Believe it or not, you know who he is. You’ve probably read not one but a few of his works in school or just because you wanted to.
Samuel Clemens is the real Mark Twain; and if you ever get the chance to go to Elmira, New York, you’ll find out who this man really was. Not many people know that Mark Twain found solace in Finger Lakes Wine Country or that he actually did have a life outside of his novels. He and his family spent their summers in Elmira for 20 years. It is where he found inspiration and wrote most of his legendary books. Now Elmira has quite a few places you can visit to experience and learn more about one of America’s greatest authors.
Now located in the center of Elmira College’s campus is probably one of the coolest exhibits dedicated to Clemens; his actual study. In this octagonal, window filled, gazebo-like building he wrote several of his classics. Some of these works included The Adventures of Tom Sawyer, The Adventures of Huckleberry Finn, and the Prince and the Pauper. This study was originally located on a property called Quarry Farm but was donated to the school in 1952. The study is open to the public; so you can say that you’ve stood where Mark Twain once wrote.
The second part of the exhibit is located in Cowles Hall. When you first walk into the hall you enter an almost breathtaking octagonal grand entrance. There are pitched, high faulted ceilings and grand, circular chandeliers that transport you back in time. Through a couple of hallways is the room of the exhibit. In here you will find several photographs and personal artifacts that belonged to both the Clemens and Langdon (Samuel’s wife) families. It is mostly forgotten that Mark Twain was a real person who had a family – and this exhibit, along with the one at Chemung Valley History Museum (but more on that later), so eloquently puts that into focus for you. A particular favorite photograph in the exhibit is with Clemens’ wife, Olivia, with one of his daughters and their house staff sitting on a patio with the study almost perfectly framed in the background.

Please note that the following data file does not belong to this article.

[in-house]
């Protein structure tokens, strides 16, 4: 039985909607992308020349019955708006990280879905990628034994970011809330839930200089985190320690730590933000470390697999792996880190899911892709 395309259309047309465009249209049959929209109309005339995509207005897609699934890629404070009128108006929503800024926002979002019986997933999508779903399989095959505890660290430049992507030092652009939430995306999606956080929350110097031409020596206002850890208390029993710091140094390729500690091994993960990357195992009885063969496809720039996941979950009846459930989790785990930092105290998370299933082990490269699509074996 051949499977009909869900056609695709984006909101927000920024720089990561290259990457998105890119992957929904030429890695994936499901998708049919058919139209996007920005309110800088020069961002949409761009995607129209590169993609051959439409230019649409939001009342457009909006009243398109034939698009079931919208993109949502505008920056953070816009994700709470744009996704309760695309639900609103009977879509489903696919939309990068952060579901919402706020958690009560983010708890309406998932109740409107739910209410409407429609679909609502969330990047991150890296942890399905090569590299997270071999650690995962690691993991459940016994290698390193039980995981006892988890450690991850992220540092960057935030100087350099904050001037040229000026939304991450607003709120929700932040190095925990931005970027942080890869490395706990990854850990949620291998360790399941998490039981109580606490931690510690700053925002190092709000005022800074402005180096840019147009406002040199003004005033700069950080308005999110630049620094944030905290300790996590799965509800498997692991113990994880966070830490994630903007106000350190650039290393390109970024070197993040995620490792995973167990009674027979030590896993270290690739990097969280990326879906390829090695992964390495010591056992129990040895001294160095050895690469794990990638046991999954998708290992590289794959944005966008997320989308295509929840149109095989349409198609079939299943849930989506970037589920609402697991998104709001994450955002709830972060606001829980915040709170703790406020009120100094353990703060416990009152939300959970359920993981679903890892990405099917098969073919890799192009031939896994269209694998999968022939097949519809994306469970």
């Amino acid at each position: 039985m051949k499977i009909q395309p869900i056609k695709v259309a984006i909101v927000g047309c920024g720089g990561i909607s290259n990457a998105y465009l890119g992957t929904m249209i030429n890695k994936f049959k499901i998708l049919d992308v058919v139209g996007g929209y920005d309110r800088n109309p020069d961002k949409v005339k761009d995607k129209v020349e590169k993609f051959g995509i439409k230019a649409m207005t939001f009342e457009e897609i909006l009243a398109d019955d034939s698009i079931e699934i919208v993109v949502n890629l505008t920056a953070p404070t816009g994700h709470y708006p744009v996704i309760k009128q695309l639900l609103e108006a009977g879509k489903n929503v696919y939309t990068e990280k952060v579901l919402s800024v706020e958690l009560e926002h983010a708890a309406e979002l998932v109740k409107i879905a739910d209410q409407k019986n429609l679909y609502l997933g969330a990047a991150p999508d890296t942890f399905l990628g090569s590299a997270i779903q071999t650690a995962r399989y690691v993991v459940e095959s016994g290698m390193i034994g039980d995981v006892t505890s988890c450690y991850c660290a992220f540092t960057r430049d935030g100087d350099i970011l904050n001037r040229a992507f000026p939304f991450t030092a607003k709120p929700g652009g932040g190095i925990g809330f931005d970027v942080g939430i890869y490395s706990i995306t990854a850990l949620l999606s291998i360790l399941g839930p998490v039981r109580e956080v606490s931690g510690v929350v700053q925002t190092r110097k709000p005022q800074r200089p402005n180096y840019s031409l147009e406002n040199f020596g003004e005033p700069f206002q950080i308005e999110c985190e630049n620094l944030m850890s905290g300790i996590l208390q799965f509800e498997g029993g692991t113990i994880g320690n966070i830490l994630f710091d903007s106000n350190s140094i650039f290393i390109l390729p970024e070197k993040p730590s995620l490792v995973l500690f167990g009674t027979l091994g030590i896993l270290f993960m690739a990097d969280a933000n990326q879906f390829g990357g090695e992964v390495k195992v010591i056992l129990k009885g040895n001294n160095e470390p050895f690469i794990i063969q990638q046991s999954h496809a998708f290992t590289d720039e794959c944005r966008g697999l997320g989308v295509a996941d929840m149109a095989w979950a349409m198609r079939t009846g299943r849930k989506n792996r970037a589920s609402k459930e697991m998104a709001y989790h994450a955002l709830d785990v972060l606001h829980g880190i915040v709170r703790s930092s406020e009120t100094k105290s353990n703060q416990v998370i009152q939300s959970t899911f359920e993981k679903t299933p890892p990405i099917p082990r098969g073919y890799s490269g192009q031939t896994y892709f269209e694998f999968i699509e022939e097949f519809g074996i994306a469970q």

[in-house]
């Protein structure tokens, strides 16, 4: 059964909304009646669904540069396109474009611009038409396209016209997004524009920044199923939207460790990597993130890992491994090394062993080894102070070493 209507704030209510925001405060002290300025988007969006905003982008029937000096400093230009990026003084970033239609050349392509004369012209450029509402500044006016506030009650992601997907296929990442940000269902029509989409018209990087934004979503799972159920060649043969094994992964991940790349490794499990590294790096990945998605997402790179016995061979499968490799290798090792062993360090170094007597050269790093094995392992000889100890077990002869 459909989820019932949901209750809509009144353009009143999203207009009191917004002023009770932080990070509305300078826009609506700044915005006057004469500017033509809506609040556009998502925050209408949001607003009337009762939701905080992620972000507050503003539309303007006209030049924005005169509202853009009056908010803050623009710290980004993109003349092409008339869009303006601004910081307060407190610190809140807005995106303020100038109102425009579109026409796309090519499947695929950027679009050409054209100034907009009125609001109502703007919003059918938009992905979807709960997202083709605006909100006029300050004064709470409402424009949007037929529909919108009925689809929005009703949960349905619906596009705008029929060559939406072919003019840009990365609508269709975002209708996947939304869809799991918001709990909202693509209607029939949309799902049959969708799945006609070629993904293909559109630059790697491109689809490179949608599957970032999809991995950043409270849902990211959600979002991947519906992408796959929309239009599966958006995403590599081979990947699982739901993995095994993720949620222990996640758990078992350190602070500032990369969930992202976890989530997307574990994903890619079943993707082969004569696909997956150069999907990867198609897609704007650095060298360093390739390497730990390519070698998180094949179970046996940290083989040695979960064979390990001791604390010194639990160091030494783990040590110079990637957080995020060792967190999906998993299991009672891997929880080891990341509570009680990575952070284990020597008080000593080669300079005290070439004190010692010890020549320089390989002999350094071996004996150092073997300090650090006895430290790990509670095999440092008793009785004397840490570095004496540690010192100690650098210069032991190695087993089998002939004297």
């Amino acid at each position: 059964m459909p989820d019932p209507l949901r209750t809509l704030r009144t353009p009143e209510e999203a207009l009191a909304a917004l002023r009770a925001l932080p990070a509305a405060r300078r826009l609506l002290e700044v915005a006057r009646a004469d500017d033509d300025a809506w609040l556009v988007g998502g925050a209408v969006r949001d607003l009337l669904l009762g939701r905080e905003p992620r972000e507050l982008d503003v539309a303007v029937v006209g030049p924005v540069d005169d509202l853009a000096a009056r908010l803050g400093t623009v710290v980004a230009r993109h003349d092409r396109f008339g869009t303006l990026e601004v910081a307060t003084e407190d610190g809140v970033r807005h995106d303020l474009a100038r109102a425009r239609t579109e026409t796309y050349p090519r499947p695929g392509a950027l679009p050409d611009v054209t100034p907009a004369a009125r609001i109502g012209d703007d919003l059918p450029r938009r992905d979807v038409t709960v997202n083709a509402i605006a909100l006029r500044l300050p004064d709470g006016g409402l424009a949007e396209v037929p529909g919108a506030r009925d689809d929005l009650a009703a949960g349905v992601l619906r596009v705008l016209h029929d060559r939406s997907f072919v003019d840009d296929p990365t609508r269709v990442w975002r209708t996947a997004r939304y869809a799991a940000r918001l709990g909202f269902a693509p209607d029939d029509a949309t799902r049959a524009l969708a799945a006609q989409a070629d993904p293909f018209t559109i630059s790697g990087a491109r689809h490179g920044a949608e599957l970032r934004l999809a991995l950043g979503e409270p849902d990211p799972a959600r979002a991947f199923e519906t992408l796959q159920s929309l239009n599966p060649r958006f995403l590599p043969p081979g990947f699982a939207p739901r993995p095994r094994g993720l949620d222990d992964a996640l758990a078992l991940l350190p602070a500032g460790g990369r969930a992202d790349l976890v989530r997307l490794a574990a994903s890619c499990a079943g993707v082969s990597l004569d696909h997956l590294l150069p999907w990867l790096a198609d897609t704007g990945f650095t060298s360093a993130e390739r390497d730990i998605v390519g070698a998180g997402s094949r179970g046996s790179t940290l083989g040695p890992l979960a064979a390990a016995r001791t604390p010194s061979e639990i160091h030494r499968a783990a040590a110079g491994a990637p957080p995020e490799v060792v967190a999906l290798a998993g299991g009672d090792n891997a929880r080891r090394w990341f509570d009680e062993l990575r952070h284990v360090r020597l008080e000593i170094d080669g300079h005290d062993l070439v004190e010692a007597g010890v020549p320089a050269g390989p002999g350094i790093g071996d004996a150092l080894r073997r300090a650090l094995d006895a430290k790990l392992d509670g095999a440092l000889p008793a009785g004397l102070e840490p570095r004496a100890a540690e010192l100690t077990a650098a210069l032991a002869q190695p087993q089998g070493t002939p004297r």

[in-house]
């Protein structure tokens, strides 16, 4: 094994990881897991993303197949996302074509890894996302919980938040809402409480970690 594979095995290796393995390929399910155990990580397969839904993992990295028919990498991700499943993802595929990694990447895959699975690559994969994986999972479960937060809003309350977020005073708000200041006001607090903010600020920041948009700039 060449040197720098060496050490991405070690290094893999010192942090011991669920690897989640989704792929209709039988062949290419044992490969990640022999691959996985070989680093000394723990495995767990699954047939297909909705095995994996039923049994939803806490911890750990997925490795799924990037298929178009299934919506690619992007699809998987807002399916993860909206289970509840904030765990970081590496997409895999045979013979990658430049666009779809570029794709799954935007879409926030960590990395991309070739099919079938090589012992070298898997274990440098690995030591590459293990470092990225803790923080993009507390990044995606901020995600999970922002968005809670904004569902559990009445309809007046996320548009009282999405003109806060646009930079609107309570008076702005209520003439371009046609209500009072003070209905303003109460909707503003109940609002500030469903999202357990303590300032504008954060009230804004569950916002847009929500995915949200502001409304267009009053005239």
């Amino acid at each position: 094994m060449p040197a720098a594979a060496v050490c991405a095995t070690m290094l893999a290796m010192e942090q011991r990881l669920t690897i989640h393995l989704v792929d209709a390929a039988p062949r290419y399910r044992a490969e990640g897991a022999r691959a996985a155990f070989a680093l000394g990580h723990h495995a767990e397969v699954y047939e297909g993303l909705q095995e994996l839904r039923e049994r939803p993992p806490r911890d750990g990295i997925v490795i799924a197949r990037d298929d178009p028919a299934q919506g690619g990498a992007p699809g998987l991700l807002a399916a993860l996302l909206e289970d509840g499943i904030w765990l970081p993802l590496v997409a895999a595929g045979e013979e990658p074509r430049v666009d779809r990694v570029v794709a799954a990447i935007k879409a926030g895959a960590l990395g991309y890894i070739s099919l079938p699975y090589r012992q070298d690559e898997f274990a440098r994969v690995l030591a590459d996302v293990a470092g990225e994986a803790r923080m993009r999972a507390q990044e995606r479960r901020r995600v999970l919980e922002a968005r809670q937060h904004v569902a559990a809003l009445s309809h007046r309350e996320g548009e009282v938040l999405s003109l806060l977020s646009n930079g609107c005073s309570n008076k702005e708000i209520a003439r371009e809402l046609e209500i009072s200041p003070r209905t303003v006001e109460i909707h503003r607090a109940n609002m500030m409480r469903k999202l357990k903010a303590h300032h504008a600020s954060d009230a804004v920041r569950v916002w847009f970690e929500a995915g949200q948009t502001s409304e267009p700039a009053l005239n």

The Mark Twain Exhibit is open Tuesday through Sunday from 9:30 a. -4:30 p.
For even more personal artifacts and photographs of the Clemens family, the Chemung Valley History Museum is a must see! In their main exhibit area they have a whole side dedicated to the family’s personal live and belongings. Some of the more interesting artifacts include a pool table from the Langdon family home and the blanket Clemens used during his seafaring adventures. And while most of the historic sites related to the Clemens and Langdon families are unfortunately no longer around, you can still have the opportunity to see photographs and to hear what it was like during the ‘Guilded Age’ in Elmira and the Finger Lakes region. You will also get the chance to hear about how Simon and his wife, Olivia Langdon, met; which may be one of the most romantic stories you’ll hear (but I won’t spoil it here).
The Chemung Valley History Museum is open Monday through Saturday from 10 a. -5 p. Admission is $3 for adults, $2 for senior citizens, and $1.00 for students (ages 6-18). Children under 5 are free!
As previously mentioned, this was the original site of the infamous Mark Twain study. Quarry Farm was owned by Susie Crane; Samuel Clemens’ sister-in-law, and is where the family spent most of their summers. But in 1982, after years in the Langdon family, it too was donated to Elmira College. Now the property is used solely for educational purposes. In fact, the actual house on the property is closed to the public. The only way to get close to it is by attending an Elmira College lecture in the barn. Elmira College hosts these lecture series usually twice a year. The next series starts on May 14. The Langdon family asked that the house be used solely for scholars, in hopes that the home would produce many more great American novels.
For more information about lecture series at Quarry Farm, please contact Elmira College.
While Clemens was born in Missouri, spent time navigating the Mississippi, and lived most of his adult life out in Connecticut, Woodlawn Cemetery in Elmira is where he chose his final resting place to be. What name is on the actual gravestone; Samuel Clemens or Mark Twain? You can do a quick internet search to find out, but it would be much more fun to visit and see for yourself.
Of course there is so much more to learn about the real Mark Twain, and Elmira is just to the place to visit to find out.